×

UPDATE 1-German chemical industry warns of disruption after rail closure

(Adds response from rail operator)

FRANKFURT, Aug 25 (Reuters) - The closure of a busy rail line in southern Germany due to a construction project is creating supply shortages and boosting transport costs for Germany's vast chemicals industry, a trade body said on Friday.

Major chemical sites of companies including BASF,

Evonik, Covestro, Lanxess and British-owned Ineos are linked up to the rail line further north of the construction site, which is near the city of Karlsruhe.

"There is already now a bottleneck of specialty equipment like tank containers and cooling trucks," Andrea Heid, in charge of transport issues at industry association VCI, said in a statement.

On Aug. 12, the ground sagged above part of a new tunnel that government-owned rail firm Deutsche Bahn was drilling in Rastatt, south of Karlsruhe, causing the track to subside and forcing the operator to close the line for major repair work.

The chemical industry lobby called on Deutsche Bahn to better prepare for line closures to prevent chemical groups from permanently moving shipments to other modes of transport.

In response, Deutsche Bahn said it was working with counterparts in Switzerland, France and Austria to put on additional trains and drivers on alternative routes via France and Austria. It said it was also considering adding a shuttle service for goods trains between Kornwestheim, to the north of Stuttgart, and Zurich.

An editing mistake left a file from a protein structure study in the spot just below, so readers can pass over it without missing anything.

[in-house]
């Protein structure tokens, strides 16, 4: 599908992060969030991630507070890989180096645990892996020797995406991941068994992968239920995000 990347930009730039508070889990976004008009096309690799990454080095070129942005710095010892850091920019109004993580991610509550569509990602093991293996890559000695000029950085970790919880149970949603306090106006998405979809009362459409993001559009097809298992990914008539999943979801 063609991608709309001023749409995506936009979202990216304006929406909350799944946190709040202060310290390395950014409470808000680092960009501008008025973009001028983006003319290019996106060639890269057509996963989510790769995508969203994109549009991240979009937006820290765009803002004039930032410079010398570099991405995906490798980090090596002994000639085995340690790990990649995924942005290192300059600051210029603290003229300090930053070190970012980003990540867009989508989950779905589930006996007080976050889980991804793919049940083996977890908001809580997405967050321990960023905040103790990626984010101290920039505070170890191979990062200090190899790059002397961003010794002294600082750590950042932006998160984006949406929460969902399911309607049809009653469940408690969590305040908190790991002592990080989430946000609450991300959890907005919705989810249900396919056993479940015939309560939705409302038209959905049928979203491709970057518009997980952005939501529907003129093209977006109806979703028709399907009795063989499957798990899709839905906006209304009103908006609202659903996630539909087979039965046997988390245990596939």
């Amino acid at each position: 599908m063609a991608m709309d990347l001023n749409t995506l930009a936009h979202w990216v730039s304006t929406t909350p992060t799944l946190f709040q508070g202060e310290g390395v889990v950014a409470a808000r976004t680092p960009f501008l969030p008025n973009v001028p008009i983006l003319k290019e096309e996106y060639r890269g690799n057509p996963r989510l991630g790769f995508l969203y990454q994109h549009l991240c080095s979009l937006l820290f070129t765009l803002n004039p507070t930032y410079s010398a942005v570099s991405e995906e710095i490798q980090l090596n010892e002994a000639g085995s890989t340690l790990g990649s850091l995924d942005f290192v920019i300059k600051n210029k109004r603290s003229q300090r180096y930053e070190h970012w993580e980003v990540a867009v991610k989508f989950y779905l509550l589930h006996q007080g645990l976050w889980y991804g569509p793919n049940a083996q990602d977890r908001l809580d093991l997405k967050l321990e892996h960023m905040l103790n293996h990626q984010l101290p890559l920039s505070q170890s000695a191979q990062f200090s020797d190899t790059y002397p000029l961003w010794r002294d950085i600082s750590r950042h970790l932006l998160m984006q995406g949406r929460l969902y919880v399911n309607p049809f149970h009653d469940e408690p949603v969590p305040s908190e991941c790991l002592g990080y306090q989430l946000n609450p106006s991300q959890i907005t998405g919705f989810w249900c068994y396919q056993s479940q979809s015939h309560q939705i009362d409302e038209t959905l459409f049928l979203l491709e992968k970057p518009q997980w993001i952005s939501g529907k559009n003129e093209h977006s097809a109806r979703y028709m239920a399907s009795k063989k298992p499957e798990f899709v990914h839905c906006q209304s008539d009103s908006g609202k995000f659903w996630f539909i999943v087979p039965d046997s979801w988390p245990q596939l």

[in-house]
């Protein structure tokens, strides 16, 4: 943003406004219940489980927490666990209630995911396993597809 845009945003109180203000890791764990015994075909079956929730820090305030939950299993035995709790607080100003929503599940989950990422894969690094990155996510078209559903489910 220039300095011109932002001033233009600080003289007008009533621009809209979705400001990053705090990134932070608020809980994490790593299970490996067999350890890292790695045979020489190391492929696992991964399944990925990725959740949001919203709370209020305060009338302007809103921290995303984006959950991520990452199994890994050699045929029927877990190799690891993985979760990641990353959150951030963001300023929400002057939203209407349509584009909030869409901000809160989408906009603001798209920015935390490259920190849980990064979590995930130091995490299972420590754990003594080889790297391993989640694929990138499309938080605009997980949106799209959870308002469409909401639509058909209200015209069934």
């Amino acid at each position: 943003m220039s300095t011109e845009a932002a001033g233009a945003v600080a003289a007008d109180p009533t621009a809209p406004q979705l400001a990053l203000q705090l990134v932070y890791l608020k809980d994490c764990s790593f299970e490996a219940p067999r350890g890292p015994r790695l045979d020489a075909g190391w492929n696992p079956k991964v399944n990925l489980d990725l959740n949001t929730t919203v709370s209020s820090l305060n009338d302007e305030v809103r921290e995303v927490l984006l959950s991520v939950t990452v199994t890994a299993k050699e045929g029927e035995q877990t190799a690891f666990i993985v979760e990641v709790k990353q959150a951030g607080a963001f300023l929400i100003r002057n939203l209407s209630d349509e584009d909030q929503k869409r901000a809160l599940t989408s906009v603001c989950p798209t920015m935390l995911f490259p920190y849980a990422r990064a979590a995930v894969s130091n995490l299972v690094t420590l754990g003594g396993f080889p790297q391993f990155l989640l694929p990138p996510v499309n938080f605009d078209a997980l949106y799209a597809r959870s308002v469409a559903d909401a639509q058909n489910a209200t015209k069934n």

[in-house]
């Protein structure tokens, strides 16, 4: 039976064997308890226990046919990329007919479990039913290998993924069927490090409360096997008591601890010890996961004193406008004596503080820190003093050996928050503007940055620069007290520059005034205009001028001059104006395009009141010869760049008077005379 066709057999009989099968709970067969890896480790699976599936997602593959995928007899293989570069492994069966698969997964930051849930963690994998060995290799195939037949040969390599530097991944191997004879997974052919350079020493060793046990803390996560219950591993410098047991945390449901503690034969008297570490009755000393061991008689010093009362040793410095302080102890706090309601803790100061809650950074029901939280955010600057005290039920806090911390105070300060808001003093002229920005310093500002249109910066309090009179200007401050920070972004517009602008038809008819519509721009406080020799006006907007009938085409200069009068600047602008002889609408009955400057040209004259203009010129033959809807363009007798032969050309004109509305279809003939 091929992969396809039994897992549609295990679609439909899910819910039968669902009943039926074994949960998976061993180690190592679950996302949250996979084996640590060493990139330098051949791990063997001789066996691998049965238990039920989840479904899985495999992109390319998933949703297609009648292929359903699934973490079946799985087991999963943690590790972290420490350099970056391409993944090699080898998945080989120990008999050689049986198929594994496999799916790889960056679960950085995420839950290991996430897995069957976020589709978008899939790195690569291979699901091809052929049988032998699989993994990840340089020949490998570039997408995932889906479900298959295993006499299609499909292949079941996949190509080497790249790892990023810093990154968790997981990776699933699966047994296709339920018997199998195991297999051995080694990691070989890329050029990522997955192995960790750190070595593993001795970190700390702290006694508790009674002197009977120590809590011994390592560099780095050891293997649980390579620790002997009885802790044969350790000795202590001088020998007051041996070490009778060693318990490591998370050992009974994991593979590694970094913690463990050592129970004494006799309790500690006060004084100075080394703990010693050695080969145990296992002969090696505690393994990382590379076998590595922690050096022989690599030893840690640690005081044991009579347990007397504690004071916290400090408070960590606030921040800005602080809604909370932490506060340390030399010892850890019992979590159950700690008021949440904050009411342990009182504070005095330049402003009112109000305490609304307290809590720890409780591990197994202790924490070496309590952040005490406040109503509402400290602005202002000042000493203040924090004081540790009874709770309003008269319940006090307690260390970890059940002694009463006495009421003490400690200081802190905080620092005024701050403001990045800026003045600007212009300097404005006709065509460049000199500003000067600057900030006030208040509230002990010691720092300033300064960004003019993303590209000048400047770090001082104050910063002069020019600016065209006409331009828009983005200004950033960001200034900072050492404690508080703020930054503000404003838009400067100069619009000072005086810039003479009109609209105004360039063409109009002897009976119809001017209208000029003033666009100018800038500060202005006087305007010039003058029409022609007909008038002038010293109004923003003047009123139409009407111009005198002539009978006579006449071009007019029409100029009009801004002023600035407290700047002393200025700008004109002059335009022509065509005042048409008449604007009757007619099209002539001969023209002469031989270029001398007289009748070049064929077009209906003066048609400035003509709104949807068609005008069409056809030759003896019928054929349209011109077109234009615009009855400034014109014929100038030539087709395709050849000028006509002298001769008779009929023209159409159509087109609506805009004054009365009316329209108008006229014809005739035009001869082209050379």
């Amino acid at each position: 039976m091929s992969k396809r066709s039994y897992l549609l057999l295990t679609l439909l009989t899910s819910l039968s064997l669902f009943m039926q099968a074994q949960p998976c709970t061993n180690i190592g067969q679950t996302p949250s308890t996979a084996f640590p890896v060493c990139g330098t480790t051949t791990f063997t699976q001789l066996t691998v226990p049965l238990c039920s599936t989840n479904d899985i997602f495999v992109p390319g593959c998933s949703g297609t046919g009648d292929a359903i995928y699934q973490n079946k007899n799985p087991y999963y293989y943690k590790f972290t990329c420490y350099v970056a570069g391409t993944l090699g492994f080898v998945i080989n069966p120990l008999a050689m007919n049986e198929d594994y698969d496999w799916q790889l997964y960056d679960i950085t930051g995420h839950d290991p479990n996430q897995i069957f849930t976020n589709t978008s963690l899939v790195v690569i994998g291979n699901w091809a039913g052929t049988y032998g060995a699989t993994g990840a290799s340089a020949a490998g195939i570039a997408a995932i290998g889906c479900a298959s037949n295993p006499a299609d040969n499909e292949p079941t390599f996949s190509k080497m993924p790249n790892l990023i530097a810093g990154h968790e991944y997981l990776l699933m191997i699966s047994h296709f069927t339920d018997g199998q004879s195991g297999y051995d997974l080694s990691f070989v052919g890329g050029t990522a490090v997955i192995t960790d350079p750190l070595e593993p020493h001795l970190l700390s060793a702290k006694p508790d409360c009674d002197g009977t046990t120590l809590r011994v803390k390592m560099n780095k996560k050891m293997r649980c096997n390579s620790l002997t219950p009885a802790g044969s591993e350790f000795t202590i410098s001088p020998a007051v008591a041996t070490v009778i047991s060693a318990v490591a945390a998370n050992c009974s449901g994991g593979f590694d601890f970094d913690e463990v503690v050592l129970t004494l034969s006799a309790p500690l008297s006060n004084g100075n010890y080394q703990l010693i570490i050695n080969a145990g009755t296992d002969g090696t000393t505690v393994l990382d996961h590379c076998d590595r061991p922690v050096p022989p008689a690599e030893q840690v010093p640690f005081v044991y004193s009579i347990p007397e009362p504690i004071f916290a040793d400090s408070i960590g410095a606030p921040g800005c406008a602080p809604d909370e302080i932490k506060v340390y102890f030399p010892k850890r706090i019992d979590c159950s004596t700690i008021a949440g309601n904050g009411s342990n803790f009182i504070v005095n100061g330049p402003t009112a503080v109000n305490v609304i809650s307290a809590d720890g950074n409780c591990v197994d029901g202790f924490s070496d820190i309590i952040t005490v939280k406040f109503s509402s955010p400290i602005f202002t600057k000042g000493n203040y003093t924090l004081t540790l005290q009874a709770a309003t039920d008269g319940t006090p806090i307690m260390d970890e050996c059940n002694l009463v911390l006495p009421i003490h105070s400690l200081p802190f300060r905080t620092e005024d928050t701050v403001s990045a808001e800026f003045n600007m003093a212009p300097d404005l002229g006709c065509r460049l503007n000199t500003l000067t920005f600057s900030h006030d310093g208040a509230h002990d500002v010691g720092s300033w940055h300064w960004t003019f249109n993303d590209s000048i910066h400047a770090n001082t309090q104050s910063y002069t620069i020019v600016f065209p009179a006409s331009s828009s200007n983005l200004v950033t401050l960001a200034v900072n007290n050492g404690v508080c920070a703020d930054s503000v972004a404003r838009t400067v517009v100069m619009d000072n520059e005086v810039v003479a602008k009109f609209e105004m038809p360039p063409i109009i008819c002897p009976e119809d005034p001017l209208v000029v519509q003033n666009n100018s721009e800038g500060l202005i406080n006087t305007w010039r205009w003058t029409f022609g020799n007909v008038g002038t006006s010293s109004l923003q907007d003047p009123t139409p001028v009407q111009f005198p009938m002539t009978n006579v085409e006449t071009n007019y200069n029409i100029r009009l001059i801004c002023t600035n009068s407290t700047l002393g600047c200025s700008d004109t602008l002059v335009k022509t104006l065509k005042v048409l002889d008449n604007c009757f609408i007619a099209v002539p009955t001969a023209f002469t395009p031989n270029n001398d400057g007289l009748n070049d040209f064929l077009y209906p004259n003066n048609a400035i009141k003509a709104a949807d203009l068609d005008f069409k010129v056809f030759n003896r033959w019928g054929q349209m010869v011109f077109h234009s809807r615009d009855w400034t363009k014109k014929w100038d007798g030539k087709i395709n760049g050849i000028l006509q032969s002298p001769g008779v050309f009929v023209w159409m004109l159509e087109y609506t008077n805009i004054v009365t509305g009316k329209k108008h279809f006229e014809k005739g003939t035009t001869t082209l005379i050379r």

VCI said about half of raw material shipments to chemicals plants and the plants' products to customers could be diverted via alternative rail routes, but the rest would have to be transported by truck or ship instead.

It did not quantify the volume of shipments affected.

Deutsche Bahn has said that Rhine Valley Railway line would remain closed until Oct. 7.

Other major foreign producers with sites in Germany, Europe's largest chemical producing nation, are Dow Chemical , DuPont and LyondellBasell. (Reporting by Maria Sheahan and Ludwig Burger; Additional reporting by Victoria Bryan; Editing by Edmund Blair and Susan Fenton)